How to surf life and change direction when needed.

And do it without regret or self-recrimination.

Laurence Sarno and Ruth Farenga led a discussion on how to cope when when life is a turmoil of unexpected situations.

Thanks to the creative genius of our members, there are five ways to enjoy this wonderful experience:
1. A doodle from Anne-Marie Miller (Carbon Orange Graphic Design)
2. A video of the opening statement
3. A transcript of the opening statement
4. A Baz Luhrmann Sunscreen treatment by Susie Hinchliffe
5. An awesome animation of Anne-Marie’s doodle by Susie Hinchliffe
6. A video and book recommendation from Ruth Farenga (Conscious Leaders)

The video of the ten rules:

Laurence’s Ten Rules:

Number One
You are enough. This is true for everyone, but our Drive Tribe especially are all exceptional people. You are intelligent, knowledgeable, caring, and generous with your time and emotions. You show up for others.

Number Two

Acceptance – living a life where you can roll with huge and tiny problems with the same balance – starts with loving yourself. All of yourself. Trust an ageing transgender bloke; there’s no way around it. Life starts expanding when you love yourself. If that sounds airy fairy, we’ll get down to the practicalities in the next seven minutes.

Number Three
Forgive yourself.

Number Four

Excuse me, my friend Randy Rainbow wants to tell you this one.
[Laurence puts on Randy, a large, pride-coloured puppet made by Drive member Jo Bryant(The Hands On Company)

Take joy in your essential ridiculousness. As the great philosopher Tim Minchin said, “At base, we’re just fucking monkeys in shoes”.
How seriously we take our work is ridiculous.
Holding on to terrible things our parents said to us decades ago is ridiculous.
Sex is definitely ridiculous.

Numbers Five, Six and Seven
Be kind.
Be kind.
Be kind.
It pays unlimited rewards.

Number Eight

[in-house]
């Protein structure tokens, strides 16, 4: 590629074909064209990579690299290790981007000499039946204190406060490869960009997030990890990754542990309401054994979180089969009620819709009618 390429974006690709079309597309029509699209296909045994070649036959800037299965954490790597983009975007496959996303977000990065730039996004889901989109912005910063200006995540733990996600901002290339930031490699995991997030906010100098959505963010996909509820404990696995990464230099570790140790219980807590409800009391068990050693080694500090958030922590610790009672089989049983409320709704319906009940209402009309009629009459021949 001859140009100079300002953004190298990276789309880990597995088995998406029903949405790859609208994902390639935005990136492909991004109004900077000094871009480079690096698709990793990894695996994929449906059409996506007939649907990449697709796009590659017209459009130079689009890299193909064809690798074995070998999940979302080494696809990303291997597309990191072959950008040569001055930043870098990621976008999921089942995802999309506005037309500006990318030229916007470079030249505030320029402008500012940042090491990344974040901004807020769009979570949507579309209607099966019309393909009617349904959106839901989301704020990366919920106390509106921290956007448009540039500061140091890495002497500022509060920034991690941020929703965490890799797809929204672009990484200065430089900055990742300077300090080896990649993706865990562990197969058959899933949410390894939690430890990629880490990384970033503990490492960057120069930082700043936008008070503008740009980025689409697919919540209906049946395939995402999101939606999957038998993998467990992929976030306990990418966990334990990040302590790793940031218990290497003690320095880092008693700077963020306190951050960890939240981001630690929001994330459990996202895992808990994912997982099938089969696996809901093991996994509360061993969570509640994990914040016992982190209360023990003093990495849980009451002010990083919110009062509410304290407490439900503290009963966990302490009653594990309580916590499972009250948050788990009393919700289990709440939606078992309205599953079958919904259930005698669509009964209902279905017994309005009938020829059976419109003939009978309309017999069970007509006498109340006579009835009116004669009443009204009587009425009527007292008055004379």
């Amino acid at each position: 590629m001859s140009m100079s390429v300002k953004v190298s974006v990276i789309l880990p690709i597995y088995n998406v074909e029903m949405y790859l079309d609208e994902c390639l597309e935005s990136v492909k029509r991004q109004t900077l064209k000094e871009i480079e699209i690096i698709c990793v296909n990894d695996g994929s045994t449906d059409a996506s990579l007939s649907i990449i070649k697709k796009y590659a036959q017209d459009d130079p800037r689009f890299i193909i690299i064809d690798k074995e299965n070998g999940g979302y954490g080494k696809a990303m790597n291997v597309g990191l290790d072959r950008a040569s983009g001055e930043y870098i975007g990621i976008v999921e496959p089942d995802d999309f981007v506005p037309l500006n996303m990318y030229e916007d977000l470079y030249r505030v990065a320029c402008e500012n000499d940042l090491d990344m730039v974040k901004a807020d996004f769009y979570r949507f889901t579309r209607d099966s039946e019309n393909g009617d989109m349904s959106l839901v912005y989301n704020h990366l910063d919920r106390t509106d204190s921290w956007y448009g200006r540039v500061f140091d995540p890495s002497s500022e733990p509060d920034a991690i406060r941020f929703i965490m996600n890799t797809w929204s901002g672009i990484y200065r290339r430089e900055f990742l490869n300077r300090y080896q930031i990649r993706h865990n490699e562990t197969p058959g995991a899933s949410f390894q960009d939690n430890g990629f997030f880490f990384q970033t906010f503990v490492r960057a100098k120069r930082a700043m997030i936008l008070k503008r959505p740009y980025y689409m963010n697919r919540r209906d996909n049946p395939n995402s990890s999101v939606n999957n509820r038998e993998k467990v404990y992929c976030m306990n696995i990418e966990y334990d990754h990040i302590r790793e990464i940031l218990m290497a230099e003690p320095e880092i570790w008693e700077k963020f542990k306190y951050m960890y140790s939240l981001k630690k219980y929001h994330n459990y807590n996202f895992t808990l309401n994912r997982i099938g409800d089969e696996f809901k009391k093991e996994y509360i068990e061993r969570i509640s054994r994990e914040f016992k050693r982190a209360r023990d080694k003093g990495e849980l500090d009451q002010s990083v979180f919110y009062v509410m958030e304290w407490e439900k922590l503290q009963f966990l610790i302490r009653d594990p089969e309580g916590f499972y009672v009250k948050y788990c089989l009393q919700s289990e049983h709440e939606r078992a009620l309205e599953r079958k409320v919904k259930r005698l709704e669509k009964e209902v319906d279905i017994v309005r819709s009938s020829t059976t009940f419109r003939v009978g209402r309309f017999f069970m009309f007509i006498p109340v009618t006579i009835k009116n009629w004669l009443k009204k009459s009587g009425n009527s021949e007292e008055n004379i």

Life’s too short. Please don’t wait until you’re my age to understand this; do it now.

This theory has a number of corollaries.

Life’s too short to expend energy on things that only upset you. Unless your work demands you stay absolutely current on all major news events, skim the headlines and ignore everything else.

Limit your social media, your time and your emotions to the people you enjoy and the handful of causes you really care about.

Don’t be drawn into other people’s causes. Really, just stop. It’s no good for you.

Life’s too short to worry about what other people think of you. Some people will like you, some won’t. You can’t change that, so let it go.

Unless people are bleeding in the streets, it’s not an emergency. If your kid or your client has done something monumentally stupid in public, do what you can for damage limitation, but believe me, it’s not a crisis.

Harbouring resentment is like drinking poison and waiting for the other person to die. It only hurts you. Let it go.

There are no setbacks, only lessons. If something crap happens, what did you learn from it? This isn’t new age nonsense; it’s the way toward an emotionally balanced life.

The final corollary (and this is Helen Lindop’s favourite), everything is part of the process. If you walk out the house, realise two minutes later you forgot something, go back and get it, that’s not an extra annoying, frustrating step that upsets your day. It’s part of the process of leaving the house.

What could be more ridiculous than expending energy being grumpy about it? Life’s too short.

Final two points

Why meditate? Because if you meditate regularly, your own life story begins to bore you. The stories we tell ourselves about ourselves keep us stuck where we are. Meditation opens your life to new possibilities.

Why practice mindfulness? Because, bluntly, it gets your head out your ass. Another phrase for mindfulness is “do what you’re doing when you’re doing it”. If you’re taking a walk, smell the smells, feel the breeze, be interested in what you see, pay attention to the people you pass. Smile. Connect.

It’s way better than the hamster on the wheel in your head. Lots of my creative ideas come when I’m mindfully walking, taking a shower or doing the washing up.

The Baz Luhrmann Sun Screen version:

The Awesome Animation

Laurence has used meditation and “walking meditation” or mindfulness to help him through years of upheaval in both personal and business life and Ruth studied Mindfulness-Based Cognitive Therapy or Mindfulness-Based Stressed Reduction through Oxford University, spending two years in teacher development.

Ruth’s previous Ask the Expert session on this topic including a short video and reading recommendations can be accessed in our Learning Hub
Other book recommendations:
Tiny Habits: BJ Fogg
Atomic Habits: James Clear


Follow Laurence and Ruth on LinkedIn

J Laurence Sarno

Ruth Farenga